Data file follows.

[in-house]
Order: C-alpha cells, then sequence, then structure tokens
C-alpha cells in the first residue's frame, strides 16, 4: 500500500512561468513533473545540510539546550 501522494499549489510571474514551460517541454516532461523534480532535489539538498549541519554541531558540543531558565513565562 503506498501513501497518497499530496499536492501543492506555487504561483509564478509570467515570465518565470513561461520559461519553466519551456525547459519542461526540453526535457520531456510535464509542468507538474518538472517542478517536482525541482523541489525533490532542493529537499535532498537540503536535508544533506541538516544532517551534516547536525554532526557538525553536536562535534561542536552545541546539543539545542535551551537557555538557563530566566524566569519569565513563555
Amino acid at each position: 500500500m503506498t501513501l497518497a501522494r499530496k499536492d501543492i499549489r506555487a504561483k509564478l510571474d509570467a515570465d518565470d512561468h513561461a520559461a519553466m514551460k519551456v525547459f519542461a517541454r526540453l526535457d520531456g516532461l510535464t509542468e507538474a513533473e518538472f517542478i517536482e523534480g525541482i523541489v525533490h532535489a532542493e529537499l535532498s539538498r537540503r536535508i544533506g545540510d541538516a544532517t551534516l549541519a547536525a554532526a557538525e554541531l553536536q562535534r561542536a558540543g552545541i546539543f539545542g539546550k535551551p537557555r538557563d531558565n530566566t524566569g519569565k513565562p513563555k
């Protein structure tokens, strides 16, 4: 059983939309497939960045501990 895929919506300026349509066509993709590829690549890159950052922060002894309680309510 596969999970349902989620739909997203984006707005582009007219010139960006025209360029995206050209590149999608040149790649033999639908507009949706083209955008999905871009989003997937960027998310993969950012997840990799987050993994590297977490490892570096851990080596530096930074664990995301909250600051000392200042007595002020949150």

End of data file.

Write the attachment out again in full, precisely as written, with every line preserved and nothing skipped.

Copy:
[in-house]
Order: C-alpha cells, then sequence, then structure tokens
C-alpha cells in the first residue's frame, strides 16, 4: 500500500512561468513533473545540510539546550 501522494499549489510571474514551460517541454516532461523534480532535489539538498549541519554541531558540543531558565513565562 503506498501513501497518497499530496499536492501543492506555487504561483509564478509570467515570465518565470513561461520559461519553466519551456525547459519542461526540453526535457520531456510535464509542468507538474518538472517542478517536482525541482523541489525533490532542493529537499535532498537540503536535508544533506541538516544532517551534516547536525554532526557538525553536536562535534561542536552545541546539543539545542535551551537557555538557563530566566524566569519569565513563555
Amino acid at each position: 500500500m503506498t501513501l497518497a501522494r499530496k499536492d501543492i499549489r506555487a504561483k509564478l510571474d509570467a515570465d518565470d512561468h513561461a520559461a519553466m514551460k519551456v525547459f519542461a517541454r526540453l526535457d520531456g516532461l510535464t509542468e507538474a513533473e518538472f517542478i517536482e523534480g525541482i523541489v525533490h532535489a532542493e529537499l535532498s539538498r537540503r536535508i544533506g545540510d541538516a544532517t551534516l549541519a547536525a554532526a557538525e554541531l553536536q562535534r561542536a558540543g552545541i546539543f539545542g539546550k535551551p537557555r538557563d531558565n530566566t524566569g519569565k513565562p513563555k
């Protein structure tokens, strides 16, 4: 059983939309497939960045501990 895929919506300026349509066509993709590829690549890159950052922060002894309680309510 596969999970349902989620739909997203984006707005582009007219010139960006025209360029995206050209590149999608040149790649033999639908507009949706083209955008999905871009989003997937960027998310993969950012997840990799987050993994590297977490490892570096851990080596530096930074664990995301909250600051000392200042007595002020949150």